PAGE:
Cutler continues, “An example might be someone who is overly sensitive might hear the electricity running through the projector in the classroom and cover their ears.”

          The reactions could be to anything and even be caused by the tiniest things, which could cause a child affected by autism to become “dysregulated.” These breaks are able to prevent those reactions and are able to get a child ready for working. 

          Autism can affect a child in many ways. It affects their speech and communication with others. Down syndrome causes delays in the developmental and intellectual process, which can hinder students abilities inside and outside the classroom. Cerebral palsy is another different ability that also causes harm to the development of a student. There are many disabilities that can affect someones life. 

          That’s why teachers go through training to help them understand what the students are trying to communicate to them. Teachers will give the students different things like an iPad or picture communication boards to have them share their ideas. 

          Hamden Speech and Language Pathologist Jen DiSorbo shares, “For some of our students, it can be a challenge to generalize communication skills from one partner or setting to another. For this reason, I also provide services to those students within the classroom setting or during functional tasks and routines.”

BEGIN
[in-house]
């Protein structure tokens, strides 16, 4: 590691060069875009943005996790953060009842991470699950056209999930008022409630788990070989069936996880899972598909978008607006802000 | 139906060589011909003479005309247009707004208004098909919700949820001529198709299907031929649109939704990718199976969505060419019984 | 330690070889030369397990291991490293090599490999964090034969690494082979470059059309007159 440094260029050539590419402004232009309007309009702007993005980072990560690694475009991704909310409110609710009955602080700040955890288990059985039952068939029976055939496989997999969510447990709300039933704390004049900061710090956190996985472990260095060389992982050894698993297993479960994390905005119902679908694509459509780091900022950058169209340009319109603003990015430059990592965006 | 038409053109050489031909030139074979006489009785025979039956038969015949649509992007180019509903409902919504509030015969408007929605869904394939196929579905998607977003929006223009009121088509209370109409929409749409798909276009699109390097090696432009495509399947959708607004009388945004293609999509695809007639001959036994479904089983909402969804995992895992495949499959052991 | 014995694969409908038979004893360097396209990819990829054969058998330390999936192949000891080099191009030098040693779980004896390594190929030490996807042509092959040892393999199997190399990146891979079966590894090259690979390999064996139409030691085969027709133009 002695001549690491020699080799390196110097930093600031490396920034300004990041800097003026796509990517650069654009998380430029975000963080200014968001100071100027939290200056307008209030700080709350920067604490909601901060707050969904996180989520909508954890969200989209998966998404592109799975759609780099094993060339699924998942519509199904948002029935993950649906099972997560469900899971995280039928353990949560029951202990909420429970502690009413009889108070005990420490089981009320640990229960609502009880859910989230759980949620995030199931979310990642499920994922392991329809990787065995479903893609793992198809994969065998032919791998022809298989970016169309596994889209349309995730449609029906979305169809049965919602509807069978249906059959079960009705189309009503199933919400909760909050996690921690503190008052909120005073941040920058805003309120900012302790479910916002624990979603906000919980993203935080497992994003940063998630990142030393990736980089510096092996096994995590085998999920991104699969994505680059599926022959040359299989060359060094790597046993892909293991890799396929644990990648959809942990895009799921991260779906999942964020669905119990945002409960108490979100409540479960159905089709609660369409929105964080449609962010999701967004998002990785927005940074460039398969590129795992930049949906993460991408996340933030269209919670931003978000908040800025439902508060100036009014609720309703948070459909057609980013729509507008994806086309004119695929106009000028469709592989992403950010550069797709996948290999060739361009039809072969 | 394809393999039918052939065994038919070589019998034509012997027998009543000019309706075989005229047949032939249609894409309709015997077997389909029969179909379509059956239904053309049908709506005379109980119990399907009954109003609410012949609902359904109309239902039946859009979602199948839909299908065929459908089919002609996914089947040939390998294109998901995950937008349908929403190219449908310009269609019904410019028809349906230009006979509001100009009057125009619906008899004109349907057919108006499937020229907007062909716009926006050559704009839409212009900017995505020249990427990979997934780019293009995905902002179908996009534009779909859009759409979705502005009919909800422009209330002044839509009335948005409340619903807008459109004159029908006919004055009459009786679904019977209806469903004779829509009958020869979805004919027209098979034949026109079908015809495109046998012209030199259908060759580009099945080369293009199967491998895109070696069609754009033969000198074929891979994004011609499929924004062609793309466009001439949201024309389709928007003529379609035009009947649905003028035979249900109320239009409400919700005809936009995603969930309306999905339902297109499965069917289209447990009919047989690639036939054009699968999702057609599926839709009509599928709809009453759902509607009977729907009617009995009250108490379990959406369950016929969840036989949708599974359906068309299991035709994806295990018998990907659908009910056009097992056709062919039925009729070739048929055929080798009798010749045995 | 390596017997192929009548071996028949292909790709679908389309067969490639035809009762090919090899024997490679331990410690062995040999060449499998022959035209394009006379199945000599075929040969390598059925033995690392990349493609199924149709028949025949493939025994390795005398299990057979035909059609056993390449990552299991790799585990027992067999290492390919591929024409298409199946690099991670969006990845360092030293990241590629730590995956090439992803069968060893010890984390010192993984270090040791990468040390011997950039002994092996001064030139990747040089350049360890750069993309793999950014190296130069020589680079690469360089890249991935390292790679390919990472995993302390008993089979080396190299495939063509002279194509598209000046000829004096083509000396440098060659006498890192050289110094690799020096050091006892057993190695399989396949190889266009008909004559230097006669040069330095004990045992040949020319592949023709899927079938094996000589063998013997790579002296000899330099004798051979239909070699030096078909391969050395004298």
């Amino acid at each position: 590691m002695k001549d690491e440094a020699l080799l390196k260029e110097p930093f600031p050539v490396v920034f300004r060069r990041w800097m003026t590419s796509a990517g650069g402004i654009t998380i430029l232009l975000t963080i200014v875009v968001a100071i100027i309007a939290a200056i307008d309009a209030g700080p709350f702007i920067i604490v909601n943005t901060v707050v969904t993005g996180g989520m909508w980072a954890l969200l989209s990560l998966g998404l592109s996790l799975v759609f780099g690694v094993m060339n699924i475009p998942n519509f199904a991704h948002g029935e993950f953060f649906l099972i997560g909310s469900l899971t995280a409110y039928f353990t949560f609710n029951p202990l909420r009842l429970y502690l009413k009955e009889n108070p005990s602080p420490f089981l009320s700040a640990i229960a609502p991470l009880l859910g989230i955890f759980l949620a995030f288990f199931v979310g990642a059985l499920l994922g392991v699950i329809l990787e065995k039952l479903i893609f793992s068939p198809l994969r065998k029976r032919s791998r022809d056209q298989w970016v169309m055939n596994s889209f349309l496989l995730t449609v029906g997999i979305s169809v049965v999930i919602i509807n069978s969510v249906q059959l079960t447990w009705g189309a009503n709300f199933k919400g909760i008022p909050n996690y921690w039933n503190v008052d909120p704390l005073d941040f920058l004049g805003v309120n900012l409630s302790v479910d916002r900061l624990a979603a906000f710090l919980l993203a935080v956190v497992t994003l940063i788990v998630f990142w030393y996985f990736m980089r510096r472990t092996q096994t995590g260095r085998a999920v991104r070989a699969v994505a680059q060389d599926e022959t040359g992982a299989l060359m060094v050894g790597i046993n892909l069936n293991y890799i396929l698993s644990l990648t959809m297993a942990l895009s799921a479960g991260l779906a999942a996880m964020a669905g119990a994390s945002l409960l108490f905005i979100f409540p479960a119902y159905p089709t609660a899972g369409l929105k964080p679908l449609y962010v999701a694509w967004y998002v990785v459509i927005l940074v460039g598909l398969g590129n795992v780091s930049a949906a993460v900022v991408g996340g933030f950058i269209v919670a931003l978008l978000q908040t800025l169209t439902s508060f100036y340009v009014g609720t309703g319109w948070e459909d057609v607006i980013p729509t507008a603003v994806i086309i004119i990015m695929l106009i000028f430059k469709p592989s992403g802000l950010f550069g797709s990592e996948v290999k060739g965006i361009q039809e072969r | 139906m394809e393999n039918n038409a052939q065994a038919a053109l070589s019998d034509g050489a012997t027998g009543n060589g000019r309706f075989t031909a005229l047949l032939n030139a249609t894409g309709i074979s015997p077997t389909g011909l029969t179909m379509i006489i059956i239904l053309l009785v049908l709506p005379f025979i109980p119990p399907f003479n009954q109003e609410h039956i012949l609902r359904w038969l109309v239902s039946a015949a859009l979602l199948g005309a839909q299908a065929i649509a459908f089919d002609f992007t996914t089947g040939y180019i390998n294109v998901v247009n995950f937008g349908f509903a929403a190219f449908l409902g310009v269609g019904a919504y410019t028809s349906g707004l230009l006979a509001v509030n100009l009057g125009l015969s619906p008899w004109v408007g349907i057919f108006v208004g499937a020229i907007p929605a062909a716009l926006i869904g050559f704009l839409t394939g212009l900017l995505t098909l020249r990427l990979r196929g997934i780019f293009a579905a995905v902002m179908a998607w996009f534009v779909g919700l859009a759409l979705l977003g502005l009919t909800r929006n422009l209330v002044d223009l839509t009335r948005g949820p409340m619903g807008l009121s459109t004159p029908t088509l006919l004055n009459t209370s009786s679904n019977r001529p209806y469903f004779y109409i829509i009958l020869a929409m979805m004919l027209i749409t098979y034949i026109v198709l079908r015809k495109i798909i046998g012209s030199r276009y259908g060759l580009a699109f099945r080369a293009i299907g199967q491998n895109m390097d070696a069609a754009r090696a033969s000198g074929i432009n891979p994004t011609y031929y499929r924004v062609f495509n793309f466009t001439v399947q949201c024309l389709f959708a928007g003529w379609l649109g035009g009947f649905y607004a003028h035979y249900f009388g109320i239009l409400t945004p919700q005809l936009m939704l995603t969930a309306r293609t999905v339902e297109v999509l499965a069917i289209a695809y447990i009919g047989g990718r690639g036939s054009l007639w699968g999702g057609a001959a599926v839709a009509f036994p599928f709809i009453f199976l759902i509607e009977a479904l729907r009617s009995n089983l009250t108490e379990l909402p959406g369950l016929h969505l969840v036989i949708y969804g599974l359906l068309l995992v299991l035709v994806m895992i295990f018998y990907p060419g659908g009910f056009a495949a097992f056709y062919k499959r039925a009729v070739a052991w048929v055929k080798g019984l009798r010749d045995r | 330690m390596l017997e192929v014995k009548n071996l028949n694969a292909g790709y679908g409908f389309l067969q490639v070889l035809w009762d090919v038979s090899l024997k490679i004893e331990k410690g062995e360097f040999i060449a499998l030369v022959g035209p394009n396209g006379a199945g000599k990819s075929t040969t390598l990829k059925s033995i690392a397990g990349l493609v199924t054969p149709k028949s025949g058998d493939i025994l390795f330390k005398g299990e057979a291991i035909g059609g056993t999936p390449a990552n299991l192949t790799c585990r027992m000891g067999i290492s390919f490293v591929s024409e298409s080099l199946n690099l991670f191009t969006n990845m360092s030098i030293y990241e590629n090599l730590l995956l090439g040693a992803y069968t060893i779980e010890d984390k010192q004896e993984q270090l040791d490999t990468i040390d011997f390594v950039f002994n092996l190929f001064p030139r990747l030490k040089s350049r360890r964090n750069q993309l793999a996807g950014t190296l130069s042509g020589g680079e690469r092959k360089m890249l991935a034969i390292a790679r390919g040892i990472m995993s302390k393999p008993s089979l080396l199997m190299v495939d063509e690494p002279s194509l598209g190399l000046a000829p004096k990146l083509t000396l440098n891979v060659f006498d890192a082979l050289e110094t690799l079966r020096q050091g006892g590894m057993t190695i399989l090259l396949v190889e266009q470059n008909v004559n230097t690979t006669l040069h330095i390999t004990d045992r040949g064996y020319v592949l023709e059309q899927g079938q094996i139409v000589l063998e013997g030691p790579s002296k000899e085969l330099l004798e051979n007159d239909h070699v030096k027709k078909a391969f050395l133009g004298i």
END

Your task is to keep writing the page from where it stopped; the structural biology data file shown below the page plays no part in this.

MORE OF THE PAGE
The tasks that some of the students may have trouble with include ordering lunch, talking with friends, cooking and learning activities. The life skills program helps them master these everyday skills. 

          DiSorbo says her favorite way for students to develop social skills is through community field trips, which allows students to test their strategies in the real world. They go to places like restaurants, bowling alleys, or movie theaters to apply skills taught within a structured classroom.

         Foran special education teacher Mr. Dan Walsh feels that the life skills class “builds independence….. and as much ownership as possible.”